U.S. military hits a wall in Iraqi militia stronghold
In the glow of a full moon, a U.S. military convoy inched toward a strategic road in Sadr City. The goal: to add to a wall being built to carve out a haven in the Shiite Muslim militia stronghold.
But the mission ended before it began. Machine gun fire blasted out from the third floor of a building along the route. A Bradley fighting vehicle fired back, sending a thunderous roar through the neighborhood of middle-class homes and businesses. Then, the lead tank hit a roadside bomb.
As gunshots and grenade blasts raged in the night, the two Iraqi construction workers accompanying the troops quit.
Army Capt. Alan Boyes wasn’t worried. None of his men were injured, and at $500 a day, he knew that the contractors hired to operate a crane to install 6,000-pound slabs of the wall would be back or that others could be found to replace them. But the violence that night and several attacks since highlight the hurdles American troops face as they try to take on fighters loyal to Shiite cleric Muqtada Sadr without plunging into the heart of his stronghold and sparking an all-out uprising of his heavily armed followers.
“Everyone knows we won’t go past Route Gold,” Boyes said, referring to the street along which the wall is being built, separating more than two-thirds of Sadr City from a rectangle where U.S. forces occupy a smattering of small bases. “It’s a political thing.”
It is also the same position the U.S. faced 15 months ago, when the first of 28,500 additional American troops arrived in Baghdad to help quell violence. At the time, commanders opted to not pour troops into Sadr City as they had done in other trouble spots, fearful that it would spark a bloody backlash from Sadr’s Mahdi Army militia.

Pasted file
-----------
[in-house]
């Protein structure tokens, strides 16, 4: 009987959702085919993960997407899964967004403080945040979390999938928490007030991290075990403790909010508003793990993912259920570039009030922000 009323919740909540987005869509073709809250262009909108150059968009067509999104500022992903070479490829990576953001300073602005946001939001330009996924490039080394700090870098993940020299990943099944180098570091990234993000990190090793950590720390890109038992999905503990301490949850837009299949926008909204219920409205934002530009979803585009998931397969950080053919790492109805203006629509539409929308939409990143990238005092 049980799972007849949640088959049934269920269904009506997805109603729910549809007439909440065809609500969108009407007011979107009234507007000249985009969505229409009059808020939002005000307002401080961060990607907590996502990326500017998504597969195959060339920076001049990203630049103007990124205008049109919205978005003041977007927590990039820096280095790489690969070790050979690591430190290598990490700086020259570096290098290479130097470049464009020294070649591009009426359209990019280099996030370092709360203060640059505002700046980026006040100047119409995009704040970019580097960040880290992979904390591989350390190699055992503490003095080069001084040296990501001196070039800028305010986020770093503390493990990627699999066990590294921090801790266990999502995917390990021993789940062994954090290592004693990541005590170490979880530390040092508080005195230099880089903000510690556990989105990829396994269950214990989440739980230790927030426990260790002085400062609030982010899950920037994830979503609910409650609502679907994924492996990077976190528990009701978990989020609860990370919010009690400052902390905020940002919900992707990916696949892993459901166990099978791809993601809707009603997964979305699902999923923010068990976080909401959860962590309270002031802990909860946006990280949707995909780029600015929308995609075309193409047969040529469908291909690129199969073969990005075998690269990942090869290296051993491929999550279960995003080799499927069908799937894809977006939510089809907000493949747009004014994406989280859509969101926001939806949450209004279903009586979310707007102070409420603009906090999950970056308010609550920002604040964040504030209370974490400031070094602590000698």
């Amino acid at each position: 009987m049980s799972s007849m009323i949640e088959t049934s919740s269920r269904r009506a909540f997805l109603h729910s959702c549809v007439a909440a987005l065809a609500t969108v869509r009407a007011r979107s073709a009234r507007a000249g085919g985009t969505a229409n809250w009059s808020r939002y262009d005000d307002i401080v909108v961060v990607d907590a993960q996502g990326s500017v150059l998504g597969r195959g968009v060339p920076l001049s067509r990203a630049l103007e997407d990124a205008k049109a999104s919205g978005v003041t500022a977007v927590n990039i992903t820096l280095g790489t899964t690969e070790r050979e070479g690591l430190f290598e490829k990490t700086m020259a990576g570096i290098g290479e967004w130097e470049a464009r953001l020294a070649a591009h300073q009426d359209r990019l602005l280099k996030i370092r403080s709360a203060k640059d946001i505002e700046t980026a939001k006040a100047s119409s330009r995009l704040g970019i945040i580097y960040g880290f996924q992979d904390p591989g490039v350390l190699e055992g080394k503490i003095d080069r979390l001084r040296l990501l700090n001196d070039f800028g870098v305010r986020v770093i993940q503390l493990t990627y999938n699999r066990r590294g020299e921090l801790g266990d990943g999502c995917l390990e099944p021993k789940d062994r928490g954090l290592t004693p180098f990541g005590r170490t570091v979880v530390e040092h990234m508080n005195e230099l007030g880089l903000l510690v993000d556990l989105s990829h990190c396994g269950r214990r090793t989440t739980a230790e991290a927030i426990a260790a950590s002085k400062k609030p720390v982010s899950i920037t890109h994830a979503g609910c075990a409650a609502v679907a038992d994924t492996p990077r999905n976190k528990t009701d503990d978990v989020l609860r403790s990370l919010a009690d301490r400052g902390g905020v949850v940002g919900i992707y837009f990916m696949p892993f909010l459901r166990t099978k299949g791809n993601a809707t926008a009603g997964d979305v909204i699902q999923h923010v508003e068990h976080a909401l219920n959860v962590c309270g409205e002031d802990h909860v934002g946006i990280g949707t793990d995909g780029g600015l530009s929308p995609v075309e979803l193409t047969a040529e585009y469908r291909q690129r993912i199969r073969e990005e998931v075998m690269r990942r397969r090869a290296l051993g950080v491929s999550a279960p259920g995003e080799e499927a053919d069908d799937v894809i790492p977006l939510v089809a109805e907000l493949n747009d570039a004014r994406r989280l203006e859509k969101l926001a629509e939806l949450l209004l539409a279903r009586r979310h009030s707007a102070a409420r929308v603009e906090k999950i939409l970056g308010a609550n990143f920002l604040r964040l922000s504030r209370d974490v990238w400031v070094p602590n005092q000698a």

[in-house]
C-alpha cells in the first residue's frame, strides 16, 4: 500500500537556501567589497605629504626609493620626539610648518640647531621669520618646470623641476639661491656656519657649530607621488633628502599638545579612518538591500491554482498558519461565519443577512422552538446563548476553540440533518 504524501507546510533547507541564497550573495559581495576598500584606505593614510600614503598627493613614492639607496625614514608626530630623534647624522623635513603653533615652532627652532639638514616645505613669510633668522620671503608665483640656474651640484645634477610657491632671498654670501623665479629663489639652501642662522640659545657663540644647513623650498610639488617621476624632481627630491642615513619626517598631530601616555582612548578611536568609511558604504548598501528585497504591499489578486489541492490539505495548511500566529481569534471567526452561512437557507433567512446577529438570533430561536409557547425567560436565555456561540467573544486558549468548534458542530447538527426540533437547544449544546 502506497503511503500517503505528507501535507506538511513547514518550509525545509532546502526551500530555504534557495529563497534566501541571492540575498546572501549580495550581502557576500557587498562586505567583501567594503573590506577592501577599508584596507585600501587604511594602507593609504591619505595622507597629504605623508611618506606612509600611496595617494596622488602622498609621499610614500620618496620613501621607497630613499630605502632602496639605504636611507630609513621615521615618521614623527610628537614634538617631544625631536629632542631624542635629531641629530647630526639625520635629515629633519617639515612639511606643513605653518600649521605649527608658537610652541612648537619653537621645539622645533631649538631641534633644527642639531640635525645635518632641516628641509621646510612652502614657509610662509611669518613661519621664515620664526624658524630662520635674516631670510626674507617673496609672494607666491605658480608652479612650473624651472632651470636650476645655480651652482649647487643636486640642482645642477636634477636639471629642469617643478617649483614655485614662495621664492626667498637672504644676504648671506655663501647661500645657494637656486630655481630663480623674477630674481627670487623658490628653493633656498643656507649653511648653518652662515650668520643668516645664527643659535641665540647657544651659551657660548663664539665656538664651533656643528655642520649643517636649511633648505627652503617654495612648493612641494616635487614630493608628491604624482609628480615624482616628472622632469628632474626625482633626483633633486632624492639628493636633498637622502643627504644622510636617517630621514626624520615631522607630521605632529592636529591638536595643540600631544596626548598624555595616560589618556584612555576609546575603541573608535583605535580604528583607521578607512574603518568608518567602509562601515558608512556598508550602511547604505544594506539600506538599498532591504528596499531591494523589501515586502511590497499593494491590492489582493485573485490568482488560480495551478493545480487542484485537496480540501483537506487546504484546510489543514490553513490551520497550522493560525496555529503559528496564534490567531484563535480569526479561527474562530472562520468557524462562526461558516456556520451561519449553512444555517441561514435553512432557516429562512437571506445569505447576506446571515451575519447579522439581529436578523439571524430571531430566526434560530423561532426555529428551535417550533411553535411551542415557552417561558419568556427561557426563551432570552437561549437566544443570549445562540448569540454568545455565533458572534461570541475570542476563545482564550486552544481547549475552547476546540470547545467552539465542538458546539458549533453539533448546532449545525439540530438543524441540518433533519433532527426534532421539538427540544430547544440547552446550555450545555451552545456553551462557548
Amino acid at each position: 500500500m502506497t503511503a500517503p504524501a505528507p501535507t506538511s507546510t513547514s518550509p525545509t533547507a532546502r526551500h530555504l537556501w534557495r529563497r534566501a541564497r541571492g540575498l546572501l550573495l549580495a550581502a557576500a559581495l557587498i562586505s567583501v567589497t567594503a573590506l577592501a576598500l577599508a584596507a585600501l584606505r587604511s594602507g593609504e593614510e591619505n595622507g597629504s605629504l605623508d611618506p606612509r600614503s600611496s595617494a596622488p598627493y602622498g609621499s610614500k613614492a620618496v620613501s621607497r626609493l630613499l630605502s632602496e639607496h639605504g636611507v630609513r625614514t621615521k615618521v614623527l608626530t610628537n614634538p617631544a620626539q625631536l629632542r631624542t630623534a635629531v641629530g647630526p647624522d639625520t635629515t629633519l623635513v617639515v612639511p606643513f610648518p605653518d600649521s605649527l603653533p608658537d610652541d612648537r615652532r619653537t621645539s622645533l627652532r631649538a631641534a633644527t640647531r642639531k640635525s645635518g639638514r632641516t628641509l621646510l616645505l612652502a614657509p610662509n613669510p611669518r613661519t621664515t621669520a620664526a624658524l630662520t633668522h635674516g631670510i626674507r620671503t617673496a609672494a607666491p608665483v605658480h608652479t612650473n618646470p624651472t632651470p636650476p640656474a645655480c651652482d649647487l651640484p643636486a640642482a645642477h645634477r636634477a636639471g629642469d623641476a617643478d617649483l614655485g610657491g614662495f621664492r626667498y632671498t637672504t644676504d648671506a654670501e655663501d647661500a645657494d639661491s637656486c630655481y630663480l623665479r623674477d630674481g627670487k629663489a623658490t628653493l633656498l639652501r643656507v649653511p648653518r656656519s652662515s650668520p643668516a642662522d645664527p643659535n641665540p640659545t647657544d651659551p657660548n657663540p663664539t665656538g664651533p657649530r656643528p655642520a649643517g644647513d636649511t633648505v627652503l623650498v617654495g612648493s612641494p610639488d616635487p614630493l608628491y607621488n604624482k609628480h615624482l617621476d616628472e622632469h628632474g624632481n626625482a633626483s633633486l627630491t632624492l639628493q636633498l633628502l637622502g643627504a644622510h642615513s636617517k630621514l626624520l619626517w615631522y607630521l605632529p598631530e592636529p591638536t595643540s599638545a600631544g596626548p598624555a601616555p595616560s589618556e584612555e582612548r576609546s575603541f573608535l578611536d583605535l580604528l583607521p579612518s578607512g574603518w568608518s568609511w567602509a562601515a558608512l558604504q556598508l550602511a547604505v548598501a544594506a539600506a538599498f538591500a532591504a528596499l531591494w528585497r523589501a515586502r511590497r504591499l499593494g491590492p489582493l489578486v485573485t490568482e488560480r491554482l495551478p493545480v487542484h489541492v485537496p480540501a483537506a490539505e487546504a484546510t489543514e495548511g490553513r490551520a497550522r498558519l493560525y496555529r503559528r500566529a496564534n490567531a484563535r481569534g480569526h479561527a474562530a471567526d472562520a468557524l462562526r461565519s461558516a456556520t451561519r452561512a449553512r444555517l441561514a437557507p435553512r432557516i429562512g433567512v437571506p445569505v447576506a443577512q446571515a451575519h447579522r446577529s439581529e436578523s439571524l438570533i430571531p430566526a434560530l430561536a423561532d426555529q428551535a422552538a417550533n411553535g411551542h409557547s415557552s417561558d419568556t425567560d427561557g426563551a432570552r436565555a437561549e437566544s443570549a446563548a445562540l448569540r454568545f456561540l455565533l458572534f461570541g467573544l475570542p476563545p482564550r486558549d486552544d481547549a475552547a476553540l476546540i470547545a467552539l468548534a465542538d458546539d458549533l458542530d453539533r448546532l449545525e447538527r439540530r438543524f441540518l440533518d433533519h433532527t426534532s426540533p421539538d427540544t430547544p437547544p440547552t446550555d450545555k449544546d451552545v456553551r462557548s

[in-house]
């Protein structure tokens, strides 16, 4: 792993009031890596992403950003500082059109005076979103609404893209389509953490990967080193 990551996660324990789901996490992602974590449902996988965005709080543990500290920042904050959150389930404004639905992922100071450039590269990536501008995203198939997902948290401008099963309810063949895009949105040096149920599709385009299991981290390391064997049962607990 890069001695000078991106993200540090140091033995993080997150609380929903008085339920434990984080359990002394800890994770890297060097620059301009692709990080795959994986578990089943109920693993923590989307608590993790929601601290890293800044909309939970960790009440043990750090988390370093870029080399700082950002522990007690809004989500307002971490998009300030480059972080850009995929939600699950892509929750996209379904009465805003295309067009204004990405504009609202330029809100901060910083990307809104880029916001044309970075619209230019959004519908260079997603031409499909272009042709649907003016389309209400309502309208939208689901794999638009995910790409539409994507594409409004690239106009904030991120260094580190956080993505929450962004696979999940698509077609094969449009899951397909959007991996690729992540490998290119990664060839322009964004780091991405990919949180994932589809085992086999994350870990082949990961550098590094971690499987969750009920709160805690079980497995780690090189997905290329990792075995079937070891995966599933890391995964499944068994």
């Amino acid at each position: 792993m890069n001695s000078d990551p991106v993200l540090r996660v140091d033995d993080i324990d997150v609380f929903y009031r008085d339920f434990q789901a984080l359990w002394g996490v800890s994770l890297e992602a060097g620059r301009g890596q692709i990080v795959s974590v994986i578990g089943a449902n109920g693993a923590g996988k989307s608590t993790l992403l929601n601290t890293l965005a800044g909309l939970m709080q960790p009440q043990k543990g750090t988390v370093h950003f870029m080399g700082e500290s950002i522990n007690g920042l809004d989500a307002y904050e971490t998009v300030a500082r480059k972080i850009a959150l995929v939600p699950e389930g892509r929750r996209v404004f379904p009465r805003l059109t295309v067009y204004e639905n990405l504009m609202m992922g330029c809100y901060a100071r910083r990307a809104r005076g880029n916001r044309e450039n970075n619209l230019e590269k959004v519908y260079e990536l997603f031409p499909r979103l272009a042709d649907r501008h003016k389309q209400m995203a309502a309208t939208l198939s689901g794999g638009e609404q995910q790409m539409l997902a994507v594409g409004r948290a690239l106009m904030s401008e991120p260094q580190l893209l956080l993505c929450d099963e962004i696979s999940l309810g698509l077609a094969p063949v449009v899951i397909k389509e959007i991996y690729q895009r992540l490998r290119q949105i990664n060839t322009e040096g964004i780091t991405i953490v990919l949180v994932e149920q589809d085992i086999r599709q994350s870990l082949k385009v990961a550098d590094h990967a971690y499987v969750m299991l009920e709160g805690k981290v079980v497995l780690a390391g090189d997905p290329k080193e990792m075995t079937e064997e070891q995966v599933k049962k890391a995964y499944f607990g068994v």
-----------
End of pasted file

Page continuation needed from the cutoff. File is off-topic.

Little has changed in the 11-square-mile corner of northeast Baghdad, but the stakes are higher now. An Iraqi military offensive launched against Shiite militias in late March has drawn in U.S. troops and has led to near-constant fighting in Sadr City. Sadr has threatened “open war” if the offensive does not end. U.S. troop deaths have climbed to their highest level in seven months, mainly because of the clashes in and around Sadr City, and the additional American troops will be gone by July. On Saturday, the Iraqi government said it had struck a deal with Sadr’s aides to halt the fighting, but the two sides disagreed on its terms and it was unclear what it would yield.
For Boyes’ team, each attempt to add to the wall, which is designed to run the 3-mile length of Route Gold, is a combat mission. But the military has made it clear it won’t cross the road, whose formal name is Al Quds Street, even as the Pentagon stepped up accusations that Iranian-backed fighters were using the area beyond as a base to launch attacks that have killed scores of U.S. and Iraqi forces and civilians in the last month. U.S. and Iraqi officials say they have uncovered evidence of Iranian involvement in training and supplying fighters in Shiite militia strongholds.
“There’s always a danger in giving an insurgent force a safe haven, but you always have to look at the strategic consequences,” Army Lt. Col. Mike Pappal said.
By building the wall, which will be about 12 feet high, Pappal said, the military will protect people on its side of Route Gold and limit escape routes for insurgents. It also will push back the Shiite fighters who launch mortar rounds and rockets at the Green Zone, which includes the U.S. Embassy and most Iraqi government offices. From the far side of Route Gold, it will be much more difficult for them to hit their targets.
Once the wall is completed, the military says, it plans to lavish streetlights on the neighborhoods it occupies and install other improvements in hopes of encouraging residents to reject extremism. Construction began April 15, but it will not be completed for several more weeks in part because of the delays caused by combat.
The United States’ predicament is a sign of Sadr’s status as a political power broker. He controls 30 seats in parliament, and his weekly messages read out in mosques across Iraq have a huge effect on violence in Sadr City and other Shiite neighborhoods of Baghdad.